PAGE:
I'm a bit confused by something Peskin & Schroeder say about differential cross sections. In my printing, this is on page 101 in the paragraph preceding the one that contains eq. 4.62:(adsbygoogle = window.adsbygoogle || []).push({});

"In the simplest case, where there are only two final-state particles, this leaves only two unconstrained momentum components, usually taken to be the angles [itex]\theta[/itex] and [itex]\phi[/itex] of the momentum of one of the particles. Integrating [itex]d\sigma/(d^3p_1d^3p_2)[/itex] over the four constrained momentum components then leaves us with the usual differential cross section [itex]d\sigma/d\Omega[/itex]."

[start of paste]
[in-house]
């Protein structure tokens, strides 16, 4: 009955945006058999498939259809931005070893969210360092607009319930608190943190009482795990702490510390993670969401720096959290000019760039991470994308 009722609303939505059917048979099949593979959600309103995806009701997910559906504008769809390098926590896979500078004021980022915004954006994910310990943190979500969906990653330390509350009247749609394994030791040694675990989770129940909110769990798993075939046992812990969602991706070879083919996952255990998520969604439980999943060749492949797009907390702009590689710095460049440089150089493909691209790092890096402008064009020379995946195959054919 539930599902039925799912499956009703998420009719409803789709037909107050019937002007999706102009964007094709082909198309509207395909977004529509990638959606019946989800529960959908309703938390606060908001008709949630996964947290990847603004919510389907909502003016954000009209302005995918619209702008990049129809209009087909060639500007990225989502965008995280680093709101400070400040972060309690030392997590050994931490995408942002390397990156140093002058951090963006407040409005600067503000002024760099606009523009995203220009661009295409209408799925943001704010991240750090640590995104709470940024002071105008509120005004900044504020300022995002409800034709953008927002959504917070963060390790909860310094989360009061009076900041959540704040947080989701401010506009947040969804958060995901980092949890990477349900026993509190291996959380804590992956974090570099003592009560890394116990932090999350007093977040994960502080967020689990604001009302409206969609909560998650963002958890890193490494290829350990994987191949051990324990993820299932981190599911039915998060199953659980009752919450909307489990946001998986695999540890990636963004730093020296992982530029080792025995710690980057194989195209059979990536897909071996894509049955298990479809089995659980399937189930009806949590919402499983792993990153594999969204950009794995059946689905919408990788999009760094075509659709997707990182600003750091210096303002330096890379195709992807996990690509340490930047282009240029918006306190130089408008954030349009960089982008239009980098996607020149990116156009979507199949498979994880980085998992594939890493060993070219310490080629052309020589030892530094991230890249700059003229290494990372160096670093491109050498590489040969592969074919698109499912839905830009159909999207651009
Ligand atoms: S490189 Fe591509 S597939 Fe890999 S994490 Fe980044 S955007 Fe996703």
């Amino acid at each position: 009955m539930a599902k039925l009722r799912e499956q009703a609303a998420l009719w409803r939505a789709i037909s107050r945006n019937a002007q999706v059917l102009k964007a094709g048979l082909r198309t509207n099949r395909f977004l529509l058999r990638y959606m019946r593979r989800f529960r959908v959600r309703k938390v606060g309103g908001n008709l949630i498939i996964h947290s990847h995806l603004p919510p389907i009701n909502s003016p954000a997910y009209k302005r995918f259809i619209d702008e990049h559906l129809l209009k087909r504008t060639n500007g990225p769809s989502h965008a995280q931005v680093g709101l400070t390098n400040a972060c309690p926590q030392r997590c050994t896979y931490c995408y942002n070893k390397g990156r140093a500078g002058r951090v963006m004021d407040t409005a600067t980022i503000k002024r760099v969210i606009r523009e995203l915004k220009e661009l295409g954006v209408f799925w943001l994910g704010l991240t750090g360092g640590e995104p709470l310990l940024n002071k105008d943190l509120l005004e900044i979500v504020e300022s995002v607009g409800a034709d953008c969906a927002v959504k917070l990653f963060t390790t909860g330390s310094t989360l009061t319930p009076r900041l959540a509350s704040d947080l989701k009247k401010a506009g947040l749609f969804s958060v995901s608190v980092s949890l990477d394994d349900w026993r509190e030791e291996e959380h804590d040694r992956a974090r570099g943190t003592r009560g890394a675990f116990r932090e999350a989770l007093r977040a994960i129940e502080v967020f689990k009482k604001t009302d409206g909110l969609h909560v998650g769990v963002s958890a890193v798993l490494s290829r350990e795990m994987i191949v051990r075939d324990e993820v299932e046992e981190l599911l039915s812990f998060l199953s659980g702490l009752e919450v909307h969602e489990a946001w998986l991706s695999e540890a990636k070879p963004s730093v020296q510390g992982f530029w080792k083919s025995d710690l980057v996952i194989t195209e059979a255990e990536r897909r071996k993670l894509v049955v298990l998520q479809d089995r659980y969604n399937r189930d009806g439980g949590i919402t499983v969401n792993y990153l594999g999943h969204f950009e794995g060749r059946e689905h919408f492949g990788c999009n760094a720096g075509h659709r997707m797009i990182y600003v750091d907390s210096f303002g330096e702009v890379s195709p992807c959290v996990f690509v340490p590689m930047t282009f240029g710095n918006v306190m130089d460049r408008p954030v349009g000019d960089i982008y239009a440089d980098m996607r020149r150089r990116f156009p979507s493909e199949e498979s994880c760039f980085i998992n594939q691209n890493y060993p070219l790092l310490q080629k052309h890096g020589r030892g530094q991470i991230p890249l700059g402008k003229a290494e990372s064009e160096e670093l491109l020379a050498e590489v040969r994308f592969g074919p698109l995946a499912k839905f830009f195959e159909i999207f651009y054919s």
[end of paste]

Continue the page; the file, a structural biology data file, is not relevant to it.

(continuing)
The second sentence seems like a very odd thing to say. How do you integrate overconstrainedvariables? They have defined the generic differential cross [itex]d\sigma/(d^3p_1...d^3p_n)[/itex] as the quantity that, when integrated over any small region [itex]d^3p_1...d^3p_n[/itex] in final momentum space, gives the cross section for scattering into a state with momenta in that region. So, for two particles, if we specify small ranges for [itex]\theta[/itex] and [itex]\phi[/itex] for one of the final momenta then we have specified the entire region [itex]d^3p_1...d^3p_n[/itex] in final momentum space. We can't integrate over the remaining components because they've already been fixed. So what exactly do P&S mean?

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# Differential cross sections in Peskin & Schroeder

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